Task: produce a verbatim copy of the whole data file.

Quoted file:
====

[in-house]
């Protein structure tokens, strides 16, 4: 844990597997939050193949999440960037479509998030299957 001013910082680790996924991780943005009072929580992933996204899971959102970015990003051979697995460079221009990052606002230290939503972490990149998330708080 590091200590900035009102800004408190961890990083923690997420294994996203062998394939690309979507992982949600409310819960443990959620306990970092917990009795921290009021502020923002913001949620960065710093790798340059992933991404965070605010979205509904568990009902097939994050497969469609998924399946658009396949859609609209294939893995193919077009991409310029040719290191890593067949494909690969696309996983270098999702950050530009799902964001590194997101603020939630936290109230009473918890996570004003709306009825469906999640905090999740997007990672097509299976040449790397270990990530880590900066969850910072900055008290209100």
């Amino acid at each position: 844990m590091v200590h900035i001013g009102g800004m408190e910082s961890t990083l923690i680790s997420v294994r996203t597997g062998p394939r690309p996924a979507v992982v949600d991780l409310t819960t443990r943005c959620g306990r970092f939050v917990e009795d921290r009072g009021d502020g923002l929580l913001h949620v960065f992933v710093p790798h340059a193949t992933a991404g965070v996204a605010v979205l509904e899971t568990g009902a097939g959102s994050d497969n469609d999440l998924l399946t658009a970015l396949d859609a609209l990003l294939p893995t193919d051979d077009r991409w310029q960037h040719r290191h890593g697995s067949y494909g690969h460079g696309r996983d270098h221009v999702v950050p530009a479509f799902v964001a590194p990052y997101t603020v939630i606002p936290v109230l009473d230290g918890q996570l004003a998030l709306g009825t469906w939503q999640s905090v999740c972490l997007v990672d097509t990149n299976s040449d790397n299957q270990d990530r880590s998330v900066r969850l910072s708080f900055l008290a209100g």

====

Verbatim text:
[in-house]
């Protein structure tokens, strides 16, 4: 844990597997939050193949999440960037479509998030299957 001013910082680790996924991780943005009072929580992933996204899971959102970015990003051979697995460079221009990052606002230290939503972490990149998330708080 590091200590900035009102800004408190961890990083923690997420294994996203062998394939690309979507992982949600409310819960443990959620306990970092917990009795921290009021502020923002913001949620960065710093790798340059992933991404965070605010979205509904568990009902097939994050497969469609998924399946658009396949859609609209294939893995193919077009991409310029040719290191890593067949494909690969696309996983270098999702950050530009799902964001590194997101603020939630936290109230009473918890996570004003709306009825469906999640905090999740997007990672097509299976040449790397270990990530880590900066969850910072900055008290209100």
């Amino acid at each position: 844990m590091v200590h900035i001013g009102g800004m408190e910082s961890t990083l923690i680790s997420v294994r996203t597997g062998p394939r690309p996924a979507v992982v949600d991780l409310t819960t443990r943005c959620g306990r970092f939050v917990e009795d921290r009072g009021d502020g923002l929580l913001h949620v960065f992933v710093p790798h340059a193949t992933a991404g965070v996204a605010v979205l509904e899971t568990g009902a097939g959102s994050d497969n469609d999440l998924l399946t658009a970015l396949d859609a609209l990003l294939p893995t193919d051979d077009r991409w310029q960037h040719r290191h890593g697995s067949y494909g690969h460079g696309r996983d270098h221009v999702v950050p530009a479509f799902v964001a590194p990052y997101t603020v939630i606002p936290v109230l009473d230290g918890q996570l004003a998030l709306g009825t469906w939503q999640s905090v999740c972490l997007v990672d097509t990149n299976s040449d790397n299957q270990d990530r880590s998330v900066r969850l910072s708080f900055l008290a209100g």